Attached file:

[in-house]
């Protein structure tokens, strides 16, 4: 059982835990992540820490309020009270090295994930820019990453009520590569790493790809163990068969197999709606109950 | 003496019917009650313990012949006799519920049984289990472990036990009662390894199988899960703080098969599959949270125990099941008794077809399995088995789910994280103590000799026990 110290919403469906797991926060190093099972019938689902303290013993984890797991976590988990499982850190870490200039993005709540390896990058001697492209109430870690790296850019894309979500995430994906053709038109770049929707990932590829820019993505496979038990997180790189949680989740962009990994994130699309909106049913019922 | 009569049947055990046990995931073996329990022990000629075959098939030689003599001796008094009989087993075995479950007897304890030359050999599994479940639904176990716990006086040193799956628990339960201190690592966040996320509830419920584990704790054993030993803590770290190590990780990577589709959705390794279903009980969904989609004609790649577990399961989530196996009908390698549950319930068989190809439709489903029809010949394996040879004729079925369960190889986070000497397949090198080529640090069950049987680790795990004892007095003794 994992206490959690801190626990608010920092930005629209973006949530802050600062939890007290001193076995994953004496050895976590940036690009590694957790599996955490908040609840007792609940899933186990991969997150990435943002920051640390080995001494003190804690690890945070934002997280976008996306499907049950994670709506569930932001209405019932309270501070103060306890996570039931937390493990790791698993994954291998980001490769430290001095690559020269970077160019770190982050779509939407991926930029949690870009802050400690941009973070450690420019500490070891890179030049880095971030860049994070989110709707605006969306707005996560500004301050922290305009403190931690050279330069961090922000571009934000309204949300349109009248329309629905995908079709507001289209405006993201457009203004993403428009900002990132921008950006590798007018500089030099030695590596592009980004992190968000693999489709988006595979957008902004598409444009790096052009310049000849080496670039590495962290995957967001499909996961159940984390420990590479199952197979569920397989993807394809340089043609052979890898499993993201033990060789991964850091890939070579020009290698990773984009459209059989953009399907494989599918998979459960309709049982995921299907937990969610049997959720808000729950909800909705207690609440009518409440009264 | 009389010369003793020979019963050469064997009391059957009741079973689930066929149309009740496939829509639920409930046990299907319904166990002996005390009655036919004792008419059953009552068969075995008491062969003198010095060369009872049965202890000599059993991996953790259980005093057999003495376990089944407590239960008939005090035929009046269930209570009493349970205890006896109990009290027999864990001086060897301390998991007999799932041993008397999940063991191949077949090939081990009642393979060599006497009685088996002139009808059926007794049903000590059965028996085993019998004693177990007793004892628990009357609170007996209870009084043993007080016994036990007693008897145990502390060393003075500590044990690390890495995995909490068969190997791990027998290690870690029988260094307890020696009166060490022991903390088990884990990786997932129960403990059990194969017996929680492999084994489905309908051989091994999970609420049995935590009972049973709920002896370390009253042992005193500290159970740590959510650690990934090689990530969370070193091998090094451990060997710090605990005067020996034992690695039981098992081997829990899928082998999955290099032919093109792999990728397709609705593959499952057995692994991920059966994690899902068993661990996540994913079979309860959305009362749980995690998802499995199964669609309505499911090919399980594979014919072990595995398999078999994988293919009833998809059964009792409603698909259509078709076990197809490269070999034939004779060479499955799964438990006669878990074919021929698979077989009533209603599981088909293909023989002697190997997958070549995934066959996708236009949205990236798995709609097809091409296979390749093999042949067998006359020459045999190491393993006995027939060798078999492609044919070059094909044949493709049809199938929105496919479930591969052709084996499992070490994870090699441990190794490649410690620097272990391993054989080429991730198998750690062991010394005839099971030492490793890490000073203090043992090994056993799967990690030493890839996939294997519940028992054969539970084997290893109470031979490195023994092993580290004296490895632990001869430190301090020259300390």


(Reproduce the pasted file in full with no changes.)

[in-house]
């Protein structure tokens, strides 16, 4: 059982835990992540820490309020009270090295994930820019990453009520590569790493790809163990068969197999709606109950 | 003496019917009650313990012949006799519920049984289990472990036990009662390894199988899960703080098969599959949270125990099941008794077809399995088995789910994280103590000799026990 110290919403469906797991926060190093099972019938689902303290013993984890797991976590988990499982850190870490200039993005709540390896990058001697492209109430870690790296850019894309979500995430994906053709038109770049929707990932590829820019993505496979038990997180790189949680989740962009990994994130699309909106049913019922 | 009569049947055990046990995931073996329990022990000629075959098939030689003599001796008094009989087993075995479950007897304890030359050999599994479940639904176990716990006086040193799956628990339960201190690592966040996320509830419920584990704790054993030993803590770290190590990780990577589709959705390794279903009980969904989609004609790649577990399961989530196996009908390698549950319930068989190809439709489903029809010949394996040879004729079925369960190889986070000497397949090198080529640090069950049987680790795990004892007095003794 994992206490959690801190626990608010920092930005629209973006949530802050600062939890007290001193076995994953004496050895976590940036690009590694957790599996955490908040609840007792609940899933186990991969997150990435943002920051640390080995001494003190804690690890945070934002997280976008996306499907049950994670709506569930932001209405019932309270501070103060306890996570039931937390493990790791698993994954291998980001490769430290001095690559020269970077160019770190982050779509939407991926930029949690870009802050400690941009973070450690420019500490070891890179030049880095971030860049994070989110709707605006969306707005996560500004301050922290305009403190931690050279330069961090922000571009934000309204949300349109009248329309629905995908079709507001289209405006993201457009203004993403428009900002990132921008950006590798007018500089030099030695590596592009980004992190968000693999489709988006595979957008902004598409444009790096052009310049000849080496670039590495962290995957967001499909996961159940984390420990590479199952197979569920397989993807394809340089043609052979890898499993993201033990060789991964850091890939070579020009290698990773984009459209059989953009399907494989599918998979459960309709049982995921299907937990969610049997959720808000729950909800909705207690609440009518409440009264 | 009389010369003793020979019963050469064997009391059957009741079973689930066929149309009740496939829509639920409930046990299907319904166990002996005390009655036919004792008419059953009552068969075995008491062969003198010095060369009872049965202890000599059993991996953790259980005093057999003495376990089944407590239960008939005090035929009046269930209570009493349970205890006896109990009290027999864990001086060897301390998991007999799932041993008397999940063991191949077949090939081990009642393979060599006497009685088996002139009808059926007794049903000590059965028996085993019998004693177990007793004892628990009357609170007996209870009084043993007080016994036990007693008897145990502390060393003075500590044990690390890495995995909490068969190997791990027998290690870690029988260094307890020696009166060490022991903390088990884990990786997932129960403990059990194969017996929680492999084994489905309908051989091994999970609420049995935590009972049973709920002896370390009253042992005193500290159970740590959510650690990934090689990530969370070193091998090094451990060997710090605990005067020996034992690695039981098992081997829990899928082998999955290099032919093109792999990728397709609705593959499952057995692994991920059966994690899902068993661990996540994913079979309860959305009362749980995690998802499995199964669609309505499911090919399980594979014919072990595995398999078999994988293919009833998809059964009792409603698909259509078709076990197809490269070999034939004779060479499955799964438990006669878990074919021929698979077989009533209603599981088909293909023989002697190997997958070549995934066959996708236009949205990236798995709609097809091409296979390749093999042949067998006359020459045999190491393993006995027939060798078999492609044919070059094909044949493709049809199938929105496919479930591969052709084996499992070490994870090699441990190794490649410690620097272990391993054989080429991730198998750690062991010394005839099971030492490793890490000073203090043992090994056993799967990690030493890839996939294997519940028992054969539970084997290893109470031979490195023994092993580290004296490895632990001869430190301090020259300390």